Charles Cilliers
4 minute read
12 Apr 2020
8:20 am

Mkhize’s graphs: How extended lockdown has delayed Covid-19 peak to September

Charles Cilliers

The government appears to have merely delayed the inevitable, but buying time could also translate into better preparedness and lower overall loss of life.

Health Minister Zweli Mkhize during a coronavirus briefing. Image: Twitter

Data shared by the department of health on Saturday suggests that the two-week extension of the lockdown will not prevent the eventual spread and peak of Covid-19 in South Africa, it will merely shift the peak to September instead of June or July, as was expected earlier.

Health Minister Zweli Mkhize already said last month that he expected between 60% and 70% of the population would eventually get the coronavirus, which currently has no agreed-upon treatment or cure, while a vaccine will probably only become available next year.

The delay could allow government more time to prepare for the worst, which may be inevitable.

Mkhize has repeatedly said that his department is expecting a “coming storm” and that the winter months are likely to exacerbate the rate of spread. Currently there are just over 2,000 confirmed cases of the virus infecting people in South Africa and 25 people had died as of Saturday evening.

Mkhize confirmed to political parties represented in parliament this week that a countrywide surge in Covid-19 infections could only be expected as late as September.

The minister attributed the change to the enforcement of the lockdown regulations by the SAPS and the army and regular advice from the health department.

According to a department of health slide below, however, the initial peak without a lockdown was expected to be much higher and arrive in mid-July. The initial 21-day lockdown moved this projected date to August 18, and the additional 14 days delayed the peak to the start of September without really lowering it much.

Department of health

Al Jama-Ah, a political party that fights for the interests of the Muslim community in Parliament, was concerned that the lockdown was likely to be suspended at the end of April. The party said despite the opposition to the extension of the shutdown by some parties and business, President Cyril Ramaphosa should continue with it and even strengthen the lockdown regulations.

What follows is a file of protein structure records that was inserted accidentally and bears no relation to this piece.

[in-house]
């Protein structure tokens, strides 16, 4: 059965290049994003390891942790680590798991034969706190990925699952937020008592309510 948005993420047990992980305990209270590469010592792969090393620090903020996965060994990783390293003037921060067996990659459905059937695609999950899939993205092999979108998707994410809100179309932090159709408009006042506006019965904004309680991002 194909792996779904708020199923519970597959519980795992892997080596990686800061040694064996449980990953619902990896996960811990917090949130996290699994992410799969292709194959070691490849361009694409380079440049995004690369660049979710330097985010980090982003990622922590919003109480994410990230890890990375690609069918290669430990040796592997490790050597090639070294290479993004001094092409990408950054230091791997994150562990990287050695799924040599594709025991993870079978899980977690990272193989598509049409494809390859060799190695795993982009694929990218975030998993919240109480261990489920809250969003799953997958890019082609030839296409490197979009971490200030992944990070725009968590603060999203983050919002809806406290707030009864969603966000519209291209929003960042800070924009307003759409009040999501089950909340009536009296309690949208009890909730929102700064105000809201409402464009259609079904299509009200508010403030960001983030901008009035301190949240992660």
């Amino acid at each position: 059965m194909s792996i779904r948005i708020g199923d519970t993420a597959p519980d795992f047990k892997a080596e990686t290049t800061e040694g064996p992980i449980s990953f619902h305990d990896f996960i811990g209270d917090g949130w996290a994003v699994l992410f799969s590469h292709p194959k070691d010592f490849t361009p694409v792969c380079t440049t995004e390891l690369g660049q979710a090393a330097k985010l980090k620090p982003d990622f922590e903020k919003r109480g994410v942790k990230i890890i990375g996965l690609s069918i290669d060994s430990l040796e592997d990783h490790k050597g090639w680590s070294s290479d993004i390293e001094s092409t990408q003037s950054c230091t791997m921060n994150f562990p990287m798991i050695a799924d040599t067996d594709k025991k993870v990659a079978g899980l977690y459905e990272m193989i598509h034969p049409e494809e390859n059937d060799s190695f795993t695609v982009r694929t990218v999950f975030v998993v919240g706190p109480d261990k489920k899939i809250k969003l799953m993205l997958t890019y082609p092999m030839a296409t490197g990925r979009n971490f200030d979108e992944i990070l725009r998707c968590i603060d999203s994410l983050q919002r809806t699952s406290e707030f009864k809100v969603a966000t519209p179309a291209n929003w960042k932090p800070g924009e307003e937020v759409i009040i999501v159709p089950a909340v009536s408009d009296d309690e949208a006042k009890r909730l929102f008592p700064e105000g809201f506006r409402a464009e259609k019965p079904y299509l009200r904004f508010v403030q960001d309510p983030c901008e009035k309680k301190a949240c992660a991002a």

“It will be a real May Day if the lockdown is lifted at end of April 2020 as the official opposition and big business are rejecting even the latest extension of the lockdown. There seems to be growing support to save the economy rather than lives,” said Hendricks.

He said: “The party’s position is to continue with lockdown until a vaccine is available. Regulations must even be tightened,” Hendricks said.

Six researchers dominated headlines with week, however, with an article suggesting a “blueprint” for South Africa to both end the lockdown and control the spread of the virus.

“The public debate on strategies to tackle Covid-19 often unhelpfully positions health and economic considerations in a diametric fashion – as trade-offs. In fact, economic policy has health consequences. And health policy has economic consequences. The two need to be seen as parts of a coherent whole,” they wrote.

Department of health slides comparing SA’s rate of increase to other countries.

In the case of South Africa, the country currently faced three interrelated problems:   the public health threat from the Covid-19 pandemic, the economic and health effects of the lockdown, and a range of intractable economic problems not directly due to the current pandemic, including high unemployment, low economic growth and falling per capita income.

“Any potentially viable response to Covid-19 needs to address all three aspects in concert. This is particularly important as the country plans for the next stage of its response after the lockdown. Focusing only on the health challenges and not paying attention to the economic issues will result in significantly higher economic costs, and will also undermine the health imperatives.

“Our view is that a protracted lockdown won’t necessarily have the effect of ridding the country of the virus, but it will result in unacceptably high health and economic consequences.”

They said the available evidence on the Covid-19 pandemic suggested that any initial containment of the disease through a lockdown would be short-lived.

“Also, it’s likely to result in a rebound of cases in the absence of aggressive community-wide screening for SARS-CoV-2 infectious cases, isolation of the identified cases and quarantine of their close contacts for at least 14 days.

“On top of this, South Africa may find itself permanently harmed by the simultaneous destruction of both the demand and supply sides of the economy under an extended generalised lockdown.

“This will have other unintended long-term health and economic consequences. For example, an extended lockdown could result in the undermining of other health services, such as the immunisation of children.

“The economic effects of a lockdown, too, are severe.

“Early forecasts suggest significant economic disruption from the current lockdown, which is costing the economy an estimated R13 billion per day. Preliminary projections by the South African Reserve Bank indicate that South Africa could lose 370,000 jobs in 2020.

“Projections by private banking analysts (based on the initial 21-day lockdown) suggest a GDP contraction of 7% during 2020, leading to a fiscal deficit of 12% of GDP (forecast at 6.8% in the 2020 budget) and a debt-to-GDP ratio in excess of 81% in 2021. This means that the country’s already limited public finances will be further constrained.”

They advised that economic activities should be allowed in a way “consistent with the aim of preventing the uncontrolled spread of the virus”.

Read their article here.

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